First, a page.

[APAK logo] Issue #79, May 30th, 1997

Dr. Fandom Goes Out
by Ted White

So I caught Cindy Lee Berryhill on her tour. As touted in these pages, she played at the Iota in Arlington (Clarenden, actually), maybe ten minutes from Falls Church.

Another woman was performing (solo) on stage when I arrived, a bit after 9:30. I looked around the dim club after I walked in, but saw no one I knew, so I walked up to the sound guy at the back of the room, gestured at the stage, and cleverly inquired, "Who's that?"

"Elizabeth," he said. "I didn't get her last name." I never did either. She played guitar and sang, her music vaguely folky, sometimes a bit Lou Reedish, the lyrics telling a variety of stories.

Just then Cindy rushed up, gave me a hug, and led me over to a bar stool perch at the side of the room, where she was hanging out. She told me Elizabeth was her opening act; they were touring together. "She keeps me on my toes," she said. But I later decided Elizabeth was no competition for her.

Late in Elizabeth's set, Cindy joined her to sing backup on two songs, and just at that point Lynn Steffan, Frank Lunney, and the Steffans' friend Loren came in. (Dan arrived twenty minutes later, straight from his job.)

There was an interlude, and then, about an hour after I'd arrived, Cindy went on.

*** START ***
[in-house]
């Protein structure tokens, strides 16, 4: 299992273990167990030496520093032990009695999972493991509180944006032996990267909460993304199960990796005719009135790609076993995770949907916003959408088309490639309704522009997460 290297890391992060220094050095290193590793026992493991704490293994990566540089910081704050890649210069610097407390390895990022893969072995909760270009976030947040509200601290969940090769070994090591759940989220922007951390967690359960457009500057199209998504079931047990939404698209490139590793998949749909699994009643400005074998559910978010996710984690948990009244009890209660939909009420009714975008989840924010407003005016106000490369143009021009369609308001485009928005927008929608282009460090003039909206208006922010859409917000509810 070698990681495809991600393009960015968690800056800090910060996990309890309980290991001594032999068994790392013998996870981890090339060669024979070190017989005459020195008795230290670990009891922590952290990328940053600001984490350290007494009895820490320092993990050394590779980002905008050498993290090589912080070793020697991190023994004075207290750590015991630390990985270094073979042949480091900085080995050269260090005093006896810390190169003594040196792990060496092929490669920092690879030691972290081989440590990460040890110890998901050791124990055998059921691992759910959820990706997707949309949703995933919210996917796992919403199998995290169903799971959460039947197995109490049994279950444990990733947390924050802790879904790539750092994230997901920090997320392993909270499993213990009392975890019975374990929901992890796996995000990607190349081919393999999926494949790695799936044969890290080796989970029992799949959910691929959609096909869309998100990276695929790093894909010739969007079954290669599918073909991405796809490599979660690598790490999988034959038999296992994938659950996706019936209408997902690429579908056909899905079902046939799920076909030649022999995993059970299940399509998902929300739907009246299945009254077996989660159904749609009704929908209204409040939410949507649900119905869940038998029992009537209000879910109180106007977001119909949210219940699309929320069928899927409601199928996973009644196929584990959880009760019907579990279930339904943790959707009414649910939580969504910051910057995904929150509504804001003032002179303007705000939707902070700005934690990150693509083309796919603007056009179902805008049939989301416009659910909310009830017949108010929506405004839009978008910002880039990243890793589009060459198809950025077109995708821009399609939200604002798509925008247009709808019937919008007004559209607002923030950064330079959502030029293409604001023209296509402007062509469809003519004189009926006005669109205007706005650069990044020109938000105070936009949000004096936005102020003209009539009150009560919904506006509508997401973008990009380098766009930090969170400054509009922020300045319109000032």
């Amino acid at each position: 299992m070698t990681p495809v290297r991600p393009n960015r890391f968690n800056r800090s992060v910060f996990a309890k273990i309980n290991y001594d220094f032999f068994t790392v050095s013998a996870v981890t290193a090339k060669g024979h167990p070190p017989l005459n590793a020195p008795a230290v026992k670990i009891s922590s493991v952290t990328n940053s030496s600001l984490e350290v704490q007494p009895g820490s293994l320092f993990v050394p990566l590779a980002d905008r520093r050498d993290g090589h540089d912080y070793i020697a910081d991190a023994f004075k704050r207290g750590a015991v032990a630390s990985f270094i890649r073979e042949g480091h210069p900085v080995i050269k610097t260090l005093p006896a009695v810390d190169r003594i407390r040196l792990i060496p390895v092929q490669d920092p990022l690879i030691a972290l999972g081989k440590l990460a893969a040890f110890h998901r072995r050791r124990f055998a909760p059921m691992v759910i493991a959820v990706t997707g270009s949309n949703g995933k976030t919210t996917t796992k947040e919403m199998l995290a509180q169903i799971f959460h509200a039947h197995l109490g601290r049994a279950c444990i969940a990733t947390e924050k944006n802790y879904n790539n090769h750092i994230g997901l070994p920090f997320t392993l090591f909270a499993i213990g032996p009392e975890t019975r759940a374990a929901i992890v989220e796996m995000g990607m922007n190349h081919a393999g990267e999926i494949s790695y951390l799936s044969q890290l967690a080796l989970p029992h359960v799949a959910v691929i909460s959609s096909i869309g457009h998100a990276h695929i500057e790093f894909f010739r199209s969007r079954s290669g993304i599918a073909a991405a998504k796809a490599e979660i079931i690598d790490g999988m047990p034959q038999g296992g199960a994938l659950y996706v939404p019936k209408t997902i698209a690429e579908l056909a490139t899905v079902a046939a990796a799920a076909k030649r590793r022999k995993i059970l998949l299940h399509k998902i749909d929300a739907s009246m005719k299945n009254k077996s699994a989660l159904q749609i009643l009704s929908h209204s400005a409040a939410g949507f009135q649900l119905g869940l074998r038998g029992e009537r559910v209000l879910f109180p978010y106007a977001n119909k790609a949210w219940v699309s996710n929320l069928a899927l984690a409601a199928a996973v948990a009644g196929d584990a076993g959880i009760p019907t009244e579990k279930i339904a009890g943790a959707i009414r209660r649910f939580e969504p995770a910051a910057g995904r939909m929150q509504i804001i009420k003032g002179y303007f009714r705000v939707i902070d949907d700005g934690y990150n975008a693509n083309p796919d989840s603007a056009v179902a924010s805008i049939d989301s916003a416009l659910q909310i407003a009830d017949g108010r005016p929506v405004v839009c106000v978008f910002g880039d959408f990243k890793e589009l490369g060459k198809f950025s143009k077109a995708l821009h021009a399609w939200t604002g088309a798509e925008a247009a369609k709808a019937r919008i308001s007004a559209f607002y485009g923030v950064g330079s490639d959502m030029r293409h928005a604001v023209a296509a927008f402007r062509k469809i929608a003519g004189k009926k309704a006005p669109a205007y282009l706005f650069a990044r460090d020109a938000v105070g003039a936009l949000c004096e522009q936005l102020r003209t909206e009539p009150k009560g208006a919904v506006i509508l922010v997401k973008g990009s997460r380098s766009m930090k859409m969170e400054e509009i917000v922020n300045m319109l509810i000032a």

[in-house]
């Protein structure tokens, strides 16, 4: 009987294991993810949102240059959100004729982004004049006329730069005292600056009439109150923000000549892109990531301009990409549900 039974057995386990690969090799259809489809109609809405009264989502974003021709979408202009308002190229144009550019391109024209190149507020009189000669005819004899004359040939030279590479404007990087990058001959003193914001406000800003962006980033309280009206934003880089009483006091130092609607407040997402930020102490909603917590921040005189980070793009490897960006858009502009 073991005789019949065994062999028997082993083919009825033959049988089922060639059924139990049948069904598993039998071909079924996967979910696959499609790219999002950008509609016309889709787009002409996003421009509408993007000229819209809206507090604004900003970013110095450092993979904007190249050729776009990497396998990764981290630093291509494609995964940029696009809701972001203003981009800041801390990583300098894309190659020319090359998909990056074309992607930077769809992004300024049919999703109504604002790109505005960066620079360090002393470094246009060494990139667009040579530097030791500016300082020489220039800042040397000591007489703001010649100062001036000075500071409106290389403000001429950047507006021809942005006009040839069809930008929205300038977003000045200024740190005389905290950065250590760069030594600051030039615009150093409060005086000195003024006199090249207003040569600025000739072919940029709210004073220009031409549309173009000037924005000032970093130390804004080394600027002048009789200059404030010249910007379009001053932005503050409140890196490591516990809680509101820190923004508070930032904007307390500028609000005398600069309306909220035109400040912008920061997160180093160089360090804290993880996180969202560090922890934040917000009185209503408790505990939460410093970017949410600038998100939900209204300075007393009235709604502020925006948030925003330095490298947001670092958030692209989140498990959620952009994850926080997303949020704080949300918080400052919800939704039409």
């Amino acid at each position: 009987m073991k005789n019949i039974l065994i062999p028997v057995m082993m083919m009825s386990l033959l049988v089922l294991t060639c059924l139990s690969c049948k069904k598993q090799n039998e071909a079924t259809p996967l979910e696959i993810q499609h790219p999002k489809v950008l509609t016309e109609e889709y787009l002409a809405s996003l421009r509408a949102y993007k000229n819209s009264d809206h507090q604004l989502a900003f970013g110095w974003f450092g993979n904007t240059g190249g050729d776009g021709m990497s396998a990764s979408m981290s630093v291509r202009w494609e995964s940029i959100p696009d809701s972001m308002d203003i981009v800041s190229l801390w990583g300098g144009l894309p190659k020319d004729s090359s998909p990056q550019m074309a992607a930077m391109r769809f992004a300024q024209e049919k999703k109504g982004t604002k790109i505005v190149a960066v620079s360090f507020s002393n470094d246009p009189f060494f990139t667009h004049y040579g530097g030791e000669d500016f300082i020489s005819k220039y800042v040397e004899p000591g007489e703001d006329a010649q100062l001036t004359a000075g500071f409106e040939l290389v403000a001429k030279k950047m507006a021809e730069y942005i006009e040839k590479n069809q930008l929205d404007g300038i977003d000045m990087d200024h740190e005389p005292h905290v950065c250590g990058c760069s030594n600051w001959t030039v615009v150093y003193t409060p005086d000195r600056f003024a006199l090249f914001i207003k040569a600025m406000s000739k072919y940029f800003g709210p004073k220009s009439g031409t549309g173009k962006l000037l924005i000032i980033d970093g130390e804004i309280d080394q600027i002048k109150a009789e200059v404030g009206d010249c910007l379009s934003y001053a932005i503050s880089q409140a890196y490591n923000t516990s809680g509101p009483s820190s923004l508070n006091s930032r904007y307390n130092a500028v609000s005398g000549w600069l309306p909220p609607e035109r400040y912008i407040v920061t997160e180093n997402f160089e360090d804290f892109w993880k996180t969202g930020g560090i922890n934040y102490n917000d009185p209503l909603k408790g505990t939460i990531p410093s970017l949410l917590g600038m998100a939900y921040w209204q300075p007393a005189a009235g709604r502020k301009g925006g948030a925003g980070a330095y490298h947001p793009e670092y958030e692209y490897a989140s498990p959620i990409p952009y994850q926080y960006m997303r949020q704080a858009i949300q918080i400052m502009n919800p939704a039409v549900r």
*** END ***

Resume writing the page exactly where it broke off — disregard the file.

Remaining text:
She too was solo -- no backup musicians -- but she started with an electric guitar and a catchy, compelling riff, and built from there. She cast Elizabeth, good as she had been, utterly in the shade. Cindy blossomed on the stage, took command of it, and after a couple of numbers had the audience completely under her control -- to the point where, when she did a brief reading from a manuscript, the audience erupted with applause at its punchline. Before that, she played one point on a toy piano (very Brian Wilson-like), and at another used a tape accompaniment very effectively. She told stories between songs, and when singing cut loose with a very expressive voice.

I've known Cindy for several years, as have many of us to whom Paul Williams has introduced her -- primarily at Corflus -- and I've heard her first CD (which Robert Lichtman played for me a couple of years ago), but I was unprepared for her impact as a performer, on-stage. Now I'm going to have to get her second CD.

I left a bit after 11:30, reluctantly. I was enjoying myself too much to leave before she finished her set, but this was a Thursday night. I tore myself away.

Cindy told me that "the Corflu connection" (and maybe the notice in APAK) had been bringing out fans to her gigs. She remarked on seeing Andy in Seattle, and Geri in Minneapolis, among a variety of others. She had several of us there that night, and Steve Stiles had told me he and Elaine planned to see her in Fells Point (Baltimore). If you get a chance, I urge you to do likewise. Cindy is good.

It was Sunday. The luncheon banquet at Corflu was over. Frank Lunney, Greg Benford, Victor and I decided to hang out for a spell in my room.

After all, my room number was 666 -- ideal for a Sunday "service."

My room was officially designated by the hotel as a "smoking room," and there had been quite a lot of that during the party Saturday night, so no one thought twice about it when Frank lit up. As usual -- with four people like us -- there was an intense conversation going on, the topic of which now escapes me.